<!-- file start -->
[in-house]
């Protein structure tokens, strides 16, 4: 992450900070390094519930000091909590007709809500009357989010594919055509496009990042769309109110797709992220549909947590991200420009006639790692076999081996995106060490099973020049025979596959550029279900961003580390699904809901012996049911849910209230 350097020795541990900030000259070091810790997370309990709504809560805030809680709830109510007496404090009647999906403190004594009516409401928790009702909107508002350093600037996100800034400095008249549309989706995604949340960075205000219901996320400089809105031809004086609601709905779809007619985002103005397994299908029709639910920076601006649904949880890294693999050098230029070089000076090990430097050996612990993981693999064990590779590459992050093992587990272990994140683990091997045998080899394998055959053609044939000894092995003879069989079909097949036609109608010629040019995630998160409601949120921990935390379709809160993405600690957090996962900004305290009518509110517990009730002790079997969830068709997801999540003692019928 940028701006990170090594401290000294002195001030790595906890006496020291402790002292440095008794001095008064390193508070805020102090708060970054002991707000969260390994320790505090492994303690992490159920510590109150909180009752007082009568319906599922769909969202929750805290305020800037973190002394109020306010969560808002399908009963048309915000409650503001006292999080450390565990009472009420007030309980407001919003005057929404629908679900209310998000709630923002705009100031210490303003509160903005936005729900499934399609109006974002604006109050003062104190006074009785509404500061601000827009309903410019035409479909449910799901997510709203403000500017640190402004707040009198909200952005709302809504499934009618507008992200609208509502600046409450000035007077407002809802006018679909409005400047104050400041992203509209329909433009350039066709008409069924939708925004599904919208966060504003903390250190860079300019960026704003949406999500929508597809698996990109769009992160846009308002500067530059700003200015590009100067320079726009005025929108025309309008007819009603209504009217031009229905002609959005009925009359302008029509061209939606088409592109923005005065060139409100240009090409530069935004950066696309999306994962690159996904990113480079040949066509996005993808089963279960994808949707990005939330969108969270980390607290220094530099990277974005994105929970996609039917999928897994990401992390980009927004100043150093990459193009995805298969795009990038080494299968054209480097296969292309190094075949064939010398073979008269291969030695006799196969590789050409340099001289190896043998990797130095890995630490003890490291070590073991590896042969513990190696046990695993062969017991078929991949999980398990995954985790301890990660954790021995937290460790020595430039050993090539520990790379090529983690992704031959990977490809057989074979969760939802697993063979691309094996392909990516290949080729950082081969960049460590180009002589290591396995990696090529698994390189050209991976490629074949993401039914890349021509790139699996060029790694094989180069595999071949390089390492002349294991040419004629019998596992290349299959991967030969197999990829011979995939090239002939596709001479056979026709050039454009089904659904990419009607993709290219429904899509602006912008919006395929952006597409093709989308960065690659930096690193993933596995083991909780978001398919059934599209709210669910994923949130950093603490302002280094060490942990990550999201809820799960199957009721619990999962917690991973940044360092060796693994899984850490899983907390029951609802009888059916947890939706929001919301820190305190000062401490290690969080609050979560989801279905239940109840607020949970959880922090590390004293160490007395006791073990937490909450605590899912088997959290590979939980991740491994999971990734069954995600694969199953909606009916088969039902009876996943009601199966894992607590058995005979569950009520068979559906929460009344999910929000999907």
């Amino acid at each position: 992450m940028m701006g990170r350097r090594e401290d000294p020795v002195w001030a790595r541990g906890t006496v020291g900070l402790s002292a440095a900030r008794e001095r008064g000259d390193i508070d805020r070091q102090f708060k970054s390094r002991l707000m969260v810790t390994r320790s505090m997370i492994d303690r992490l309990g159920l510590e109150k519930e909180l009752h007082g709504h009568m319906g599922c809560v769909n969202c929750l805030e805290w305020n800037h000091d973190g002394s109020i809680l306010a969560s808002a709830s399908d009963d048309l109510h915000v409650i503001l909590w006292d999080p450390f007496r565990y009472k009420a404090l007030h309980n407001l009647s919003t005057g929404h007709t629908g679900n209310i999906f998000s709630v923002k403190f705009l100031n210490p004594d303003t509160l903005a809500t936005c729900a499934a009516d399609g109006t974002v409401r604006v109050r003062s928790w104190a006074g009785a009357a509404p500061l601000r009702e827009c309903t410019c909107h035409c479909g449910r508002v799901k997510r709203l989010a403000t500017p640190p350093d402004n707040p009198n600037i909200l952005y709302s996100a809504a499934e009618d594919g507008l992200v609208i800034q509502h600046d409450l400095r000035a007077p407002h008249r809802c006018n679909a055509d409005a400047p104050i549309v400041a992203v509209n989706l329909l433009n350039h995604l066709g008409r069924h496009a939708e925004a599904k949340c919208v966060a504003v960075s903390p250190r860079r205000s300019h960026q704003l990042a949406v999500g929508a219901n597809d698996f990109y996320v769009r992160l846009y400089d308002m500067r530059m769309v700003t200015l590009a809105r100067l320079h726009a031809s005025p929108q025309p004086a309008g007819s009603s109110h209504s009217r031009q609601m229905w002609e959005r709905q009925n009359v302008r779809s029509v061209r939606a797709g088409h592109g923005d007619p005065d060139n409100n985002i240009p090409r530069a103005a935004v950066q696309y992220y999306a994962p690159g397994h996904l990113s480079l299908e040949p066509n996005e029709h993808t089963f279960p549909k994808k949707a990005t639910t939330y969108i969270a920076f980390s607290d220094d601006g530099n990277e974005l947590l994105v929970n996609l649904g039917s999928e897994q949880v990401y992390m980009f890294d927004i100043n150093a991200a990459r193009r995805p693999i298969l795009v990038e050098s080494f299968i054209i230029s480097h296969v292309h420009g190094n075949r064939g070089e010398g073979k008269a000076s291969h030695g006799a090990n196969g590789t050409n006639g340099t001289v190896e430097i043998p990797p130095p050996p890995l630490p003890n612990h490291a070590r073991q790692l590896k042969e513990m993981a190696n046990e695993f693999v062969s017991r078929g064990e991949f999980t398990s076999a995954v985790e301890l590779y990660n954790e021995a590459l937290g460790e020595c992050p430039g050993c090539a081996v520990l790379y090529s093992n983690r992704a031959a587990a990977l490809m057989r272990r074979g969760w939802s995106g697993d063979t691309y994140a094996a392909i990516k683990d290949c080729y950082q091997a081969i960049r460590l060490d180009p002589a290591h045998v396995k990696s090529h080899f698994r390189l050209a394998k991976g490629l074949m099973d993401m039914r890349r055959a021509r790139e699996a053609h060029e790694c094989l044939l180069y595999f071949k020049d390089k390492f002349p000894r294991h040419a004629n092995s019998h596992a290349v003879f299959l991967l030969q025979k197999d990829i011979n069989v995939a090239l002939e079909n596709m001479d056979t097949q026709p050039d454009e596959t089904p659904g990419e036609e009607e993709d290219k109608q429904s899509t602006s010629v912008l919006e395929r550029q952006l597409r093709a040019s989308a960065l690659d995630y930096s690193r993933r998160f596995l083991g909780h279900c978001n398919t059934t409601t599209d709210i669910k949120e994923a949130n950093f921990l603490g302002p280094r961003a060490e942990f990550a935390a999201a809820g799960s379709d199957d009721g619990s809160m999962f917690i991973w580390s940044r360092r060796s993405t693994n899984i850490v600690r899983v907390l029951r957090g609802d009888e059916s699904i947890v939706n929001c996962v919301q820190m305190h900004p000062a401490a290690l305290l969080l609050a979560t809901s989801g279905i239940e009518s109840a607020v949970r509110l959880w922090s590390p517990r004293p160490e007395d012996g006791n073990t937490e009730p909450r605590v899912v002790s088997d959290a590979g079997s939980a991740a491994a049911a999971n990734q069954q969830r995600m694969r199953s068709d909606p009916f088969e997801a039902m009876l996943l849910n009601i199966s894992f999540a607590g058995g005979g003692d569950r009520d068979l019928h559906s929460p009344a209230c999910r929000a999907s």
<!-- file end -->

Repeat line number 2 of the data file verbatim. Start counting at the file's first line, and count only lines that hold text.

């Protein structure tokens, strides 16, 4: 992450900070390094519930000091909590007709809500009357989010594919055509496009990042769309109110797709992220549909947590991200420009006639790692076999081996995106060490099973020049025979596959550029279900961003580390699904809901012996049911849910209230 350097020795541990900030000259070091810790997370309990709504809560805030809680709830109510007496404090009647999906403190004594009516409401928790009702909107508002350093600037996100800034400095008249549309989706995604949340960075205000219901996320400089809105031809004086609601709905779809007619985002103005397994299908029709639910920076601006649904949880890294693999050098230029070089000076090990430097050996612990993981693999064990590779590459992050093992587990272990994140683990091997045998080899394998055959053609044939000894092995003879069989079909097949036609109608010629040019995630998160409601949120921990935390379709809160993405600690957090996962900004305290009518509110517990009730002790079997969830068709997801999540003692019928 940028701006990170090594401290000294002195001030790595906890006496020291402790002292440095008794001095008064390193508070805020102090708060970054002991707000969260390994320790505090492994303690992490159920510590109150909180009752007082009568319906599922769909969202929750805290305020800037973190002394109020306010969560808002399908009963048309915000409650503001006292999080450390565990009472009420007030309980407001919003005057929404629908679900209310998000709630923002705009100031210490303003509160903005936005729900499934399609109006974002604006109050003062104190006074009785509404500061601000827009309903410019035409479909449910799901997510709203403000500017640190402004707040009198909200952005709302809504499934009618507008992200609208509502600046409450000035007077407002809802006018679909409005400047104050400041992203509209329909433009350039066709008409069924939708925004599904919208966060504003903390250190860079300019960026704003949406999500929508597809698996990109769009992160846009308002500067530059700003200015590009100067320079726009005025929108025309309008007819009603209504009217031009229905002609959005009925009359302008029509061209939606088409592109923005005065060139409100240009090409530069935004950066696309999306994962690159996904990113480079040949066509996005993808089963279960994808949707990005939330969108969270980390607290220094530099990277974005994105929970996609039917999928897994990401992390980009927004100043150093990459193009995805298969795009990038080494299968054209480097296969292309190094075949064939010398073979008269291969030695006799196969590789050409340099001289190896043998990797130095890995630490003890490291070590073991590896042969513990190696046990695993062969017991078929991949999980398990995954985790301890990660954790021995937290460790020595430039050993090539520990790379090529983690992704031959990977490809057989074979969760939802697993063979691309094996392909990516290949080729950082081969960049460590180009002589290591396995990696090529698994390189050209991976490629074949993401039914890349021509790139699996060029790694094989180069595999071949390089390492002349294991040419004629019998596992290349299959991967030969197999990829011979995939090239002939596709001479056979026709050039454009089904659904990419009607993709290219429904899509602006912008919006395929952006597409093709989308960065690659930096690193993933596995083991909780978001398919059934599209709210669910994923949130950093603490302002280094060490942990990550999201809820799960199957009721619990999962917690991973940044360092060796693994899984850490899983907390029951609802009888059916947890939706929001919301820190305190000062401490290690969080609050979560989801279905239940109840607020949970959880922090590390004293160490007395006791073990937490909450605590899912088997959290590979939980991740491994999971990734069954995600694969199953909606009916088969039902009876996943009601199966894992607590058995005979569950009520068979559906929460009344999910929000999907």